Los Angeles is burning. The hills are alive with the roar of wildfires, the worst in the city’s history. But at the Chateau Marmont on Sunset Boulevard all that apocalyptic carry-on seems strangely remote. It’s business as usual here, like a scene from Titanic. Attractive staff deliver drinks, a fat man in a bath towel barks into his mobile phone. And at the corner table, tucked among the ferns, a movie star is giving an interview: Joaquin Phoenix. It’s perfect, just as I’d pictured it.
Mr Brown called himself the hardest-working man in show business, and these days, Mr Boseman can relate. “Any time money or fame comes, you should grab it,” he laughs. And that’s what he’s doing. When asked what he does in his downtime, he laughs. “What downtime?” Work is keeping him in Atlanta for much of the year, away from his LA home in Los Feliz, not far from Echo Park. He has written scripts that are in development at various studios as we speak.
Jessica Chastain accepts she might be blacklisted for her stance on equal pay but feels it’s a risk worth taking. The actress says she is taking a stand against the gender pay gap in Hollywood, adding: “I’m not going to get paid a third less than my male co-star who has equal experience.
Muck Rack makes it simple to find people, tweets, or articles that mention any name, keyword, company, hashtag etc. We've compiled this guide to help you make the most of your search.
Selecting a term
Start searching tweets, articles from media outlets, articles mentioned in tweets, journalists'
names, titles and bios with some suggested searches:
Companies or Topics (e.g. iPhone, Microsoft)
Phrases (e.g. "cloud computing") — use quotes to keep the terms together
Twitter handles (e.g. @username) — returns those who have mentioned or replied to
Names (e.g. "David Pogue")
Hashtags (e.g. #sxsw, #london2012)
Bio details (e.g. vegan, Olympics, father)
Muck Rack's Advanced Search allows for many boolean operators.
Find results that mention multiple specified terms, use AND or
+. For example, ensure each result contains both Elon Musk and Mark Zuckerberg by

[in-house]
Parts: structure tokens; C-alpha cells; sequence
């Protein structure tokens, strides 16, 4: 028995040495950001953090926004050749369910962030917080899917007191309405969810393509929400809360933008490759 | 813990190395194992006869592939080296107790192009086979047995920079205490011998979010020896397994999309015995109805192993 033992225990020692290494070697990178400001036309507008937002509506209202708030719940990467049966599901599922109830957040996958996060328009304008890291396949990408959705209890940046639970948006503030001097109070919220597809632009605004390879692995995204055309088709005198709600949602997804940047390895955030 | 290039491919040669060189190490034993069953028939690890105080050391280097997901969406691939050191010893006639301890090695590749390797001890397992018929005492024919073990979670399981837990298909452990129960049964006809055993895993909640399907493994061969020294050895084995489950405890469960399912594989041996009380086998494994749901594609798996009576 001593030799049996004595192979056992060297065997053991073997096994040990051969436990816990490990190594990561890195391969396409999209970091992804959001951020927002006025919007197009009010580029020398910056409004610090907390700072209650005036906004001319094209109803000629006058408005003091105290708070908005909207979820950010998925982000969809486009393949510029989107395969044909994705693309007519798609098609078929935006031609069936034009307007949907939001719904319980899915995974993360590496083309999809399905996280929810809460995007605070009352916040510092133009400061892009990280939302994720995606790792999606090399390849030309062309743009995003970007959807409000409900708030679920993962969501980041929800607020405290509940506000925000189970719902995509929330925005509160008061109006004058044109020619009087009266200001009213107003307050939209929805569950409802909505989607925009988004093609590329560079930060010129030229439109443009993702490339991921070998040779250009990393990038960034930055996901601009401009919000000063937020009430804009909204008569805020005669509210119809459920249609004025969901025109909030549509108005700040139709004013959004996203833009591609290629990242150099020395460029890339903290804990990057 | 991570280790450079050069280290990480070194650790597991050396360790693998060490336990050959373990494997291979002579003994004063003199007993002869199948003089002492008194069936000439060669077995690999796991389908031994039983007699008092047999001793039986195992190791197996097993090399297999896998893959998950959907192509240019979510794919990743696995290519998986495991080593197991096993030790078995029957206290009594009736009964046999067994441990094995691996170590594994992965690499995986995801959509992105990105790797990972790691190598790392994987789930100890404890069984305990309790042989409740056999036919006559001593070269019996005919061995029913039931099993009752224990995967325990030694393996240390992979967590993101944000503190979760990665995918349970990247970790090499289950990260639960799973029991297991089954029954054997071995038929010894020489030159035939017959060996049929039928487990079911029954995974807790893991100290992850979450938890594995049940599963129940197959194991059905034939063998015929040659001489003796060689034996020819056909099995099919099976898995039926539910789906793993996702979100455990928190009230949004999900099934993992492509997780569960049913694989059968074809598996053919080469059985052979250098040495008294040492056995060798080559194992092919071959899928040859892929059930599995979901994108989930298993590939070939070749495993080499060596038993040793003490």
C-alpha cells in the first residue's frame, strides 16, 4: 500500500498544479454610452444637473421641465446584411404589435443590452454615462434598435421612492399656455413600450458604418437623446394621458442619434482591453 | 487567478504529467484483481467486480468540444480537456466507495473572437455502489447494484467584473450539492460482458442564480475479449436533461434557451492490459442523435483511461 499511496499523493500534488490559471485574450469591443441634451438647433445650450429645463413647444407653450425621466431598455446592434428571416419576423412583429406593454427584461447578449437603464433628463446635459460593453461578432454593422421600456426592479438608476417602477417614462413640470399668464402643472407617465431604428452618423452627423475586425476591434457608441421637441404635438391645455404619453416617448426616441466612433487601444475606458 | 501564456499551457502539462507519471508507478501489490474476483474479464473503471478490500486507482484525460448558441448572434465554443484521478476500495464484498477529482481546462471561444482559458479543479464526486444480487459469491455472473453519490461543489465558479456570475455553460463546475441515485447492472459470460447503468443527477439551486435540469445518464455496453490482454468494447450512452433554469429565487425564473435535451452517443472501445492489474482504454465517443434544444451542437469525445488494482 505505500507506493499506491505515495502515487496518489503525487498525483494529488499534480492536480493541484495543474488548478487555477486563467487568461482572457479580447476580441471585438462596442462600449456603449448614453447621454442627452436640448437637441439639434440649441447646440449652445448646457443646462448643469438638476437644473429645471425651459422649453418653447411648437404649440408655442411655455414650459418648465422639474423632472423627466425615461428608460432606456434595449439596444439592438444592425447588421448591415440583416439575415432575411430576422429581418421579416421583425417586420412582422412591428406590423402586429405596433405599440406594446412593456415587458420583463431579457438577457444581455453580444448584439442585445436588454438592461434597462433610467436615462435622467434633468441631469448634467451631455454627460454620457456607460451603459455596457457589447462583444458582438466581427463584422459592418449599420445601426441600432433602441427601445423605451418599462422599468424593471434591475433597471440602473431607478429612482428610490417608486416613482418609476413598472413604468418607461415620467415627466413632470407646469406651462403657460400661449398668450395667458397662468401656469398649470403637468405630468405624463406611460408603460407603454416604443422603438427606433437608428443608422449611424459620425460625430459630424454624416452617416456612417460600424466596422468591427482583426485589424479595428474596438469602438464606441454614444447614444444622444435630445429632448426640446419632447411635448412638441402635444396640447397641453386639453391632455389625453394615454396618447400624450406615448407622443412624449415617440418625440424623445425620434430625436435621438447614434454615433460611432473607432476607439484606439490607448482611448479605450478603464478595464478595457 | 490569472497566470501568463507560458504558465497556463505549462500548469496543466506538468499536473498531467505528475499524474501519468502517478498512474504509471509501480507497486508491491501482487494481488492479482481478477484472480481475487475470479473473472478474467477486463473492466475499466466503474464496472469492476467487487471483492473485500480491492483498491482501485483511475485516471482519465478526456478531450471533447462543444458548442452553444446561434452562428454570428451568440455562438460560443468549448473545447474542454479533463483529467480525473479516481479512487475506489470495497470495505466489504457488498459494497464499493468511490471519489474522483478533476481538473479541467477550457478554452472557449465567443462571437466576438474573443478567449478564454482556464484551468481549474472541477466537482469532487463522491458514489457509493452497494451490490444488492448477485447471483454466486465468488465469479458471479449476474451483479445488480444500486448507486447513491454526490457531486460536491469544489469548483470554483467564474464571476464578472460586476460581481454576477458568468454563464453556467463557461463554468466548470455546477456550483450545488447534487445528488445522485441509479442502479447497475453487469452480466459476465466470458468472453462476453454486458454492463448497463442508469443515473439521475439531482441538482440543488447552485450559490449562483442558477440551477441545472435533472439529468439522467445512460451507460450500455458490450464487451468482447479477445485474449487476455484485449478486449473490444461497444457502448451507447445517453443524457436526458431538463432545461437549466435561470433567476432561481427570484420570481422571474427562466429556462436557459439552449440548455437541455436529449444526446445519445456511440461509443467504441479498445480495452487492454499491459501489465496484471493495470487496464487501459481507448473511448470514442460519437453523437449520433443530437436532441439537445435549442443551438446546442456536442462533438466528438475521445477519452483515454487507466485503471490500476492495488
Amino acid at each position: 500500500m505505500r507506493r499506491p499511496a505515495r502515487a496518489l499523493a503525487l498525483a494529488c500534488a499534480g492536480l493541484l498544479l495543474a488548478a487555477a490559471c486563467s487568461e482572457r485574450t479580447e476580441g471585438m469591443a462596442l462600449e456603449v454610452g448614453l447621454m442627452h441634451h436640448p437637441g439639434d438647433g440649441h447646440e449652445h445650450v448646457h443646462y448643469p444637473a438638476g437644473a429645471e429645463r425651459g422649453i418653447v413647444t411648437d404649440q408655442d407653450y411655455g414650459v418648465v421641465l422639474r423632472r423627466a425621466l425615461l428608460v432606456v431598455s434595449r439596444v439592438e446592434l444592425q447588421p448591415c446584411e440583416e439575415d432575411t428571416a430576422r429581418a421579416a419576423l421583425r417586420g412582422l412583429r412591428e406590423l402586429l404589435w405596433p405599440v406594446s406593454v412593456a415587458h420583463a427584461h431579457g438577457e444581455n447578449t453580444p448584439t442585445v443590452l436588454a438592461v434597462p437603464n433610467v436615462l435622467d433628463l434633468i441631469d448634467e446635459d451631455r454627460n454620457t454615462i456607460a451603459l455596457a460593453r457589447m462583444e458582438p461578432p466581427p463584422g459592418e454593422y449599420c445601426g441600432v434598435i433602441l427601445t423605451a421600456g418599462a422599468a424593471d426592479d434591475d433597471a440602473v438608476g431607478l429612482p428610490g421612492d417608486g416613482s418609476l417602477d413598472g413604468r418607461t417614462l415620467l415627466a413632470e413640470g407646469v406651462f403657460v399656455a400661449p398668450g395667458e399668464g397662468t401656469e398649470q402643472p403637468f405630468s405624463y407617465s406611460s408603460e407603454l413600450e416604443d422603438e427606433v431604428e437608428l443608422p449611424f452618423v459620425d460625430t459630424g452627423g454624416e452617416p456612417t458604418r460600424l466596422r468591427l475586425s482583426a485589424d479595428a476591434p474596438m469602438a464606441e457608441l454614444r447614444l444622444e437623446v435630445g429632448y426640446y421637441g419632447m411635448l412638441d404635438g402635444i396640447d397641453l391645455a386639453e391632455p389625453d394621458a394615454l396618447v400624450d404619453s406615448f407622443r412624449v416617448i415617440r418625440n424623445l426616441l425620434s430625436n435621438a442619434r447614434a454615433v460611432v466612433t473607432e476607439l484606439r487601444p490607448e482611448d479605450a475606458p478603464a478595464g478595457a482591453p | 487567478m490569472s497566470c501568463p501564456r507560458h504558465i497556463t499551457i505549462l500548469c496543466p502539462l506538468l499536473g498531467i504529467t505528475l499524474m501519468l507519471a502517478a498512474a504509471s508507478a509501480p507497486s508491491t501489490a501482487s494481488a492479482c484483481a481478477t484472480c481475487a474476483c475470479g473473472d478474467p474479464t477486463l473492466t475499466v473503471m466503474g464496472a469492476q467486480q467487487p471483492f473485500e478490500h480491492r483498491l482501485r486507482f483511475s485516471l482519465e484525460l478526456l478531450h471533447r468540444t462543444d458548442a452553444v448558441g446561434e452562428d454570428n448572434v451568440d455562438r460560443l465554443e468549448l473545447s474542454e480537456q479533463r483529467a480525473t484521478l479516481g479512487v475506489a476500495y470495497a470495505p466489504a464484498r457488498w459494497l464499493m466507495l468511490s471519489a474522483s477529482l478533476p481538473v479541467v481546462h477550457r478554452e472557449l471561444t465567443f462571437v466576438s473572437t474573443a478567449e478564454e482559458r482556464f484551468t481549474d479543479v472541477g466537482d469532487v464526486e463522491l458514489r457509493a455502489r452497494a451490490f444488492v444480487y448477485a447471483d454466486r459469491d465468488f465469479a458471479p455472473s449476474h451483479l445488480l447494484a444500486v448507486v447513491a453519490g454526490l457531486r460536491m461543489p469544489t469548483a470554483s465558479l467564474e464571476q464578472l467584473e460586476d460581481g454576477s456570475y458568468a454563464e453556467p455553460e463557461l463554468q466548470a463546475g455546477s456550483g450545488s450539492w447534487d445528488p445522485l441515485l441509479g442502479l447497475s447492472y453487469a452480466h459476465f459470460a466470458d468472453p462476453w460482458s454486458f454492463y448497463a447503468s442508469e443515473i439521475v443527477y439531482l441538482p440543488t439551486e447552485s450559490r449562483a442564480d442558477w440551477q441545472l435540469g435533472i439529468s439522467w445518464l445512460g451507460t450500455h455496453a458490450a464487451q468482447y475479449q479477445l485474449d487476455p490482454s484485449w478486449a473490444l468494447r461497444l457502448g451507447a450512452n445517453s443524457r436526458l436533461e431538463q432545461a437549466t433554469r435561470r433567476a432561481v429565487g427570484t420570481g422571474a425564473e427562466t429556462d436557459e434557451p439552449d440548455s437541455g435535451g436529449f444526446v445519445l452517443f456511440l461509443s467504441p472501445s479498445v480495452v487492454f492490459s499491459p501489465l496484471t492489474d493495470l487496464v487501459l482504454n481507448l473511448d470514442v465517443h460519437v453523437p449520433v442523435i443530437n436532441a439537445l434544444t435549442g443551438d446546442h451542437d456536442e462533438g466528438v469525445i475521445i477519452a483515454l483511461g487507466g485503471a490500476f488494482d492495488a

searching Musk AND Zuckerberg or Musk + Zuckerberg.
Use the operators OR or , to broaden your search when you'd like either of
multiple terms to appear in results. (This is the default behavior of our search when no operators
are used). For example, results will contain either cake or cookie by searching cake OR cookie or cake,cookie
Use NOT or - to subtract results from your search. For
example, searching Disney will yield results about the Walt Disney Company as well as Walt Disney
World Resort. To exclude mentions of Disney World, search for Disney -World or Disney
When using one of these operators with a phrase, enclose it in quotation marks. For example, you can
find results about smartphones excluding Apple's iPhone 4S by searching smartphone -"iPhone
Exact case matching or punctuation
If you're searching for a brand name or keyword that relies on specific punctuation marks or capitalization, you can
find results that match your exact query by adding matchcase: before the keyword you're searching for, like matchcase:E*TRADE .
Use parentheses to separate multiple
boolean phrases. For example, to find journalists talking about having fun in Disney World or
Disneyland, search for ("disney world" OR disneyland) AND fun.
An asterisk can be used to search for any variation of a root word truncated by the asterisk. For example, searching for admin* will return results for administrator, administration, administer, administered, etc.
A near operator is an AND operator where you can control the distance between the words. You can vary the distance the near operation uses by adding a forward slash and number (between 0-99) such as strawberries NEAR/10 "whipped cream", which means the strawberries must exist within 10 words of "whipped cream".